2. 2. Narayan M, et al. Treatment of dementia with behavioral disturbances using divalproex or a combination of divalproex and a neuroleptic. J Clin Psychiatry 1997; 58: 351–4. PubMed
  3. 3. Lonergan ET, Luxenberg J. Valproate preparations for agitation in dementia. Available in The Cochrane Database of Systematic Reviews; Issue 2. Chichester: John Wiley; 2004 (accessed 09/05/06). PubMed
  4. 4. Wassef AA, et al. Randomized, placebo-controlled pilot study of divalproex sodium in the treatment of acute exacerbations of chronic schizophrenia. J Clin Psychopharmacol 2000; 20: 357–61. PubMed
  5. 5. Grove VE, et al. Improvement of Huntington's disease with olanzapine and valproate. N Engl J Med 2000; 343: 973–4. PubMed
  6. 6. Basan A, et al. Valproate as an adjunct to antipsychotics for schizophrenia: a systematic review of randomized trials. Schizophr Res 2004; 70: 33–7. PubMed
  7. 7. Primeau F, et al. Valproic acid and panic disorder. Can J Psychiatry 1990; 35: 248–50. PubMed
  8. 8. Keck PE, et al. Valproate treatment of panic disorder and lactate-induced panic attacks. Biol Psychiatry 1993; 33: 542–6. PubMed
  9. 9. Woodman CL, Noyes R. Panic disorder: treatment with valproate. J Clin Psychiatry 1994; 55: 134–6. PubMed
  10. 10. Fesler FA. Valproate in combat-related posttraumatic stress disorder. J Clin Psychiatry 1991; 52: 361–4. PubMed
  11. 11. Petty F, et al. Valproate therapy for chronic, combat-induced posttraumatic stress disorder. J Clin Psychopharmacol 2002; 22: 100–101. PubMed

Status epilepticus.

Valproate has been used in absence status epilepticus once the initial attack has been brought under control with intravenous benzodiazepines1 and has been considered to be the drug of choice to prevent its recurrence.2 Its place in the management of convulsive status epilepticus (Go to Status epilepticus) is less clear, but it has been tried as an alternative to phenytoin derivatives or phenobarbital,3-7 and some centres have included it in management protocols.5

  1. 1. Bauer J, Elger CE. Management of status epilepticus in adults. CNS Drugs 1994; 1: 26–44.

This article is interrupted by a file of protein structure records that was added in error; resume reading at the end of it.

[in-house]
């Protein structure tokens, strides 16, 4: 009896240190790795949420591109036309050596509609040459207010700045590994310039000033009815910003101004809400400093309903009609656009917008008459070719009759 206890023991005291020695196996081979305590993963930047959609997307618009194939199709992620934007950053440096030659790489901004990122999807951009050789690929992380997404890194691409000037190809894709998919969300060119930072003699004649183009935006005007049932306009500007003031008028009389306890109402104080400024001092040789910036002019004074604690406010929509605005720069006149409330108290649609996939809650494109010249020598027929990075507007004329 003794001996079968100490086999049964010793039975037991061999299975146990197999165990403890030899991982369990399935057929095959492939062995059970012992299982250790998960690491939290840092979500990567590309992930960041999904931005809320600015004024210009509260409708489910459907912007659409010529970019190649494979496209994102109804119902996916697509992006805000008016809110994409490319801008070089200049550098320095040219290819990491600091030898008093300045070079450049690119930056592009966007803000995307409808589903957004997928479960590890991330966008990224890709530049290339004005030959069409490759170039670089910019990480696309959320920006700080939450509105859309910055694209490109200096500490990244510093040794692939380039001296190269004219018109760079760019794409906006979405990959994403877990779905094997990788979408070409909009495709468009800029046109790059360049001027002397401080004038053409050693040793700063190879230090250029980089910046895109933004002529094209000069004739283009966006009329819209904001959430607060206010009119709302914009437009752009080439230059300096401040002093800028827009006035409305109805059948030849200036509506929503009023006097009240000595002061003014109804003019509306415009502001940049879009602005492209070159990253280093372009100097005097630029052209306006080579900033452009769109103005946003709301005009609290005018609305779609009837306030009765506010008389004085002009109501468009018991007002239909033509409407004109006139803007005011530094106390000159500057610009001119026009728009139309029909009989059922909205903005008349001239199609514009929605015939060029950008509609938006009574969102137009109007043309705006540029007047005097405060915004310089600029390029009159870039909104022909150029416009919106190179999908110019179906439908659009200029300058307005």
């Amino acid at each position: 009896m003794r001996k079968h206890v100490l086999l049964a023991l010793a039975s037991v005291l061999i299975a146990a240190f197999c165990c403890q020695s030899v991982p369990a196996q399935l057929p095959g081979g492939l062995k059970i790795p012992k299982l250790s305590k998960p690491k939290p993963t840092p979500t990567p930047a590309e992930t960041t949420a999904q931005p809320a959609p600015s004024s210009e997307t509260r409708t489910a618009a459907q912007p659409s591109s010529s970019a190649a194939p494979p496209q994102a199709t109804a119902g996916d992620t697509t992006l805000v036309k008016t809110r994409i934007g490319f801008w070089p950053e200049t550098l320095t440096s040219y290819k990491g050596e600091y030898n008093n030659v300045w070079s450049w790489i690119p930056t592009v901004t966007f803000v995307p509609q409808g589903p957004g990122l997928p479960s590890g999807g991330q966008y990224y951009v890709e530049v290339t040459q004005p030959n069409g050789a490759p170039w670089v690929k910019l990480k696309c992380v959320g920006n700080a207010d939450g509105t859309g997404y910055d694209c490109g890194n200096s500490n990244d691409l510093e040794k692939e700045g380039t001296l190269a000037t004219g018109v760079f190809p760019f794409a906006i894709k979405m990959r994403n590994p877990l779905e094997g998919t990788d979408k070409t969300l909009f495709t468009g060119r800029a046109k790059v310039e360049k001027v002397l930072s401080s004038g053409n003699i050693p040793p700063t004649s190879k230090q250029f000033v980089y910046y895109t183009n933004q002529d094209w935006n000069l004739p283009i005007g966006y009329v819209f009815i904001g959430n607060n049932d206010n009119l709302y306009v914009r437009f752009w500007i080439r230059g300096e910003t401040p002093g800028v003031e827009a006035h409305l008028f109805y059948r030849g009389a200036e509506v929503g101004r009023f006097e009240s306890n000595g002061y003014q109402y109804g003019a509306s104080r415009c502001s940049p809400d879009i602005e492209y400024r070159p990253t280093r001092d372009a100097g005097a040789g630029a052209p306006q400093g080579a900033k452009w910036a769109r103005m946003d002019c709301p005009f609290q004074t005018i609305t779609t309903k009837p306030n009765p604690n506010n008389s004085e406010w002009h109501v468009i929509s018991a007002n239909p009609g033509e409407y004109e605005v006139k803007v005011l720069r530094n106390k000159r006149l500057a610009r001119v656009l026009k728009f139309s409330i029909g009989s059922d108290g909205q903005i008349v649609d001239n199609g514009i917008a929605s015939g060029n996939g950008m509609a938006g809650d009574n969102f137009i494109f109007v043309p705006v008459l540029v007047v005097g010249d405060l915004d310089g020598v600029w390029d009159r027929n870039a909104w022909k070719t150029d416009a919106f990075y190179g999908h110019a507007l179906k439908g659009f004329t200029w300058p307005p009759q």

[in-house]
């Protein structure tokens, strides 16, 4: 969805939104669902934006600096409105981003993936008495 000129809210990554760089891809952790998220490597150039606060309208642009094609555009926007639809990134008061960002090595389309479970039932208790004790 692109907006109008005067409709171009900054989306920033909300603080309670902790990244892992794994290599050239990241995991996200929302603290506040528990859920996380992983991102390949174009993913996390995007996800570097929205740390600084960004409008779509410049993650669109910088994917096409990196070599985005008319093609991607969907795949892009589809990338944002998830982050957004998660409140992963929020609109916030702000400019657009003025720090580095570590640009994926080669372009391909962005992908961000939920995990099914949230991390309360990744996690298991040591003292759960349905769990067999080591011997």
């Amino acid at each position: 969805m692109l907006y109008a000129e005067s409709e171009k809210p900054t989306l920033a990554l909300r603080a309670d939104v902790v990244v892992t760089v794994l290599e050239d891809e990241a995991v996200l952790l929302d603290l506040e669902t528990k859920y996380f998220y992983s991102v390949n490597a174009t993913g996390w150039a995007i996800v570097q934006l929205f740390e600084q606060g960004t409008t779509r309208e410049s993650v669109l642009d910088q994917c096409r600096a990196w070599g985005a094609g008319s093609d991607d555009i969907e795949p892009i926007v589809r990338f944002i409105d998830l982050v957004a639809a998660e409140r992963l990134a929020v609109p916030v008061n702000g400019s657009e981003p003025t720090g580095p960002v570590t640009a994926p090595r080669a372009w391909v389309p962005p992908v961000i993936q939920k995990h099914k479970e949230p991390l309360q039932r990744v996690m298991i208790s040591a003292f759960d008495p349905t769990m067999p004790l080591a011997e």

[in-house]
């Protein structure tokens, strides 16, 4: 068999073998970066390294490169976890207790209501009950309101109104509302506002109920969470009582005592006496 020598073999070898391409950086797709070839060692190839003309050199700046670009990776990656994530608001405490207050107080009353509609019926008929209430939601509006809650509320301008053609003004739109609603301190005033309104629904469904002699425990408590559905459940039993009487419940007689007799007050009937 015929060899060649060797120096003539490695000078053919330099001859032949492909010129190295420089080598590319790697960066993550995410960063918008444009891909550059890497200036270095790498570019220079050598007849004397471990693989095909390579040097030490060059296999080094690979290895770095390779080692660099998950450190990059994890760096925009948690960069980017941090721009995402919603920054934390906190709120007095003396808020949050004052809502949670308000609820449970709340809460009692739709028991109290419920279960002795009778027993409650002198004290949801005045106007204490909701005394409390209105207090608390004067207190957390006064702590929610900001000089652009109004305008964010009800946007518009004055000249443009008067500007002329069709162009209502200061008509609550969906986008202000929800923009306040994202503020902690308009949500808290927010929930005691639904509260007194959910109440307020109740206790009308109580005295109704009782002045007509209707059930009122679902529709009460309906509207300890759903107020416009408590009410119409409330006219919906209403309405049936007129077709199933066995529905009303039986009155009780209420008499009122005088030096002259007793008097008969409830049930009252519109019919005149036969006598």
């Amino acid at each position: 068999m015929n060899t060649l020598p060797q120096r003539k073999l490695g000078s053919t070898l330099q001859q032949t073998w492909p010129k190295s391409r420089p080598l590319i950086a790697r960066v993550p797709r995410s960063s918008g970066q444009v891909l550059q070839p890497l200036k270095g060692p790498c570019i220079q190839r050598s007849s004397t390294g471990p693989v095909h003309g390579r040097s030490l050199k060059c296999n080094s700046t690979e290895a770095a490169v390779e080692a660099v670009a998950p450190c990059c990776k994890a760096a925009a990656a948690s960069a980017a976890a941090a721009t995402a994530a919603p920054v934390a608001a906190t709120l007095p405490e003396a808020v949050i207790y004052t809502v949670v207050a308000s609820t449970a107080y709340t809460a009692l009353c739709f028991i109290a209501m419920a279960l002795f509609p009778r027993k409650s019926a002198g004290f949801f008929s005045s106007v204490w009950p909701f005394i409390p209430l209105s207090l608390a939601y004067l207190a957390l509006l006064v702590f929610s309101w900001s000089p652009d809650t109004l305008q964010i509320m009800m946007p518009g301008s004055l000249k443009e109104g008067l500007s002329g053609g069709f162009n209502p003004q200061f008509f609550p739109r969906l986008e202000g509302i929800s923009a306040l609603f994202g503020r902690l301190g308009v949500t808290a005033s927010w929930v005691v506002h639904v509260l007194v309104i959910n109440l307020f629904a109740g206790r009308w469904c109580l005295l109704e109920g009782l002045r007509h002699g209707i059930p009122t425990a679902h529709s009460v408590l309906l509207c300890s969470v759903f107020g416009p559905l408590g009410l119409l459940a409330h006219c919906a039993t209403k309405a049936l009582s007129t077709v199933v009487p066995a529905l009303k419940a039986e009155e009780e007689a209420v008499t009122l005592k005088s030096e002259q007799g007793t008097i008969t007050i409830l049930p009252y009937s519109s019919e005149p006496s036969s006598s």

2. 2. Berkovic SF, et al. Valproate prevents the recurrence of absence status. Neurology 1989; 39: 1294–7. PubMed
  3. 3. Giroud M, et al. Use of injectable valproic acid in status epilepticus: a pilot study. Drug Invest 1993; 5: 154–9.
  4. 4. Hovinga CA, et al. Use of intravenous valproate in three pediatric patients with nonconvulsive or convulsive status epilepticus. Ann Pharmacother 1999; 33: 579–84. PubMed
  5. 5. Campistol J, et al. Estado de mal convulsivo en el niño: experiencia con valproato endovenoso, actualización del protocolo de tratamiento. Rev Neurol 1999; 29: 359–65. PubMed
  6. 6. Peters CNA, Pohlmann-Eden B. Intravenous valproate as an innovative therapy in seizure emergency situations including status epilepticus—experience in 102 adult patients. Seizure 2005; 14: 164–9. PubMed
  7. 7. Limdi NA, et al. Efficacy of rapid IV administration of valproic acid for status epilepticus. Neurology 2005; 64: 353–5. PubMed

Trigeminal neuralgia.

Although carbamazepine is the drug of choice in the treatment of trigeminal neuralgia (Go to Trigeminal neuralgia.), sodium valproate is an alternative antiepileptic that may be used in carbamazepine-intolerant patients.


Single-ingredient Preparations

The symbol ¤ denotes a preparation which is discontinued or no longer actively marketed.

Argentina: Depakene; Exibral; Logical; Tekaval¤; Valcote; Valnar; Australia: Epilim; Valcote¤; Valpro; Austria: Convulex; Depakine Chrono; Depakine; Epival; Ergenyl¤; Leptilanil¤; Belgium: Convulex; Depakine; Brazil: Depakene; Depakote; Epilenil; Valpakine; Valprene; Canada: Depakene; Deproic¤; Epiject; Epival; Chile: Atemperator; Depakene; Leptilan¤; Neuractin; Valcote; Czech Republic: Convulex; Convulsofin; Depakine Chrono; Depakine; Everiden; Orfiril; Denmark: Delepsine; Deprakine; Leptilan¤; Orfiril; Finland: Absenor; Deprakine Depot; Deprakine; Orfiril; France: Depakine Chrono; Depakine; Depakote; Depamide; Micropakine; Germany: Convulex; Convulsofin; Ergenyl Chrono; Ergenyl; Espa-Valept; Leptilan; Mylproin¤; Orfiril; Valpro Beta; Valpro; Valprodura; Valproflux; Valprolept; ValproNa¤; Greece: Depakine Chrono; Depakine; Hong Kong: Epilim; Orfiril¤; Valpro; Hungary: Convulex; Depakine Chrono; Depakine; Everiden; Orfiril; India: Diproex; Epilex; Valparin; Valrate CR; Valtec; Ireland: Epilim Chrono; Epilim; Israel: Depalept Chrono; Depalept; Orfiril; Valporal; Italy: Depakin Chrono; Depakin; Depamag; Depamide; Epicon¤; Japan: Depakene; Selenica¤; Malaysia: Epilim; Orfiril; Mexico: Atemperator; Criam; Cryoval¤; Depakene; Edorame; Epival; Leptilan; Pimiken; Proteval¤; Provetal; Trankitec; Valcaps¤; Valken¤; Valprosid¤; Netherlands: Convulex; Depakine Chrono; Depakine Zuur; Depakine; Norway: Deprakine; Orfiril; New Zealand: Epilim; Portugal: Depakine Chrono; Depakine; Diplexil-R; Diplexil; Valprolim; Russia: Apilepsin (Апилепсин); Convulex (Конвулекс); Convulsofin (Конвульсофин); Depakine (Депакин); Depakine Chrono (Депакин Хроно); Encorate (Енкорат); Encorate Chrono (Енкорат Хроно); South Africa: Convulex; Epilim; Singapore: Convulex; Encorate¤; Epilim; Orfiril; Spain: Depakine Crono; Depakine; Depamide; Milzone; Vistora¤; Sweden: Absenor; Ergenyl; Leptilen¤; Orfiril; Switzerland: Convulex; Depakine Chrono; Depakine; Orfiril; Thailand: Depakine; Valparin; United Arab Emirates: Valopin; United Kingdom: Convulex; Depakote; Epilim Chrono; Epilim; Orlept; United States: Depa¤; Depacon; Depakene; Depakote; Deproic¤; Venezuela: Depakine; Valcote; Valpron;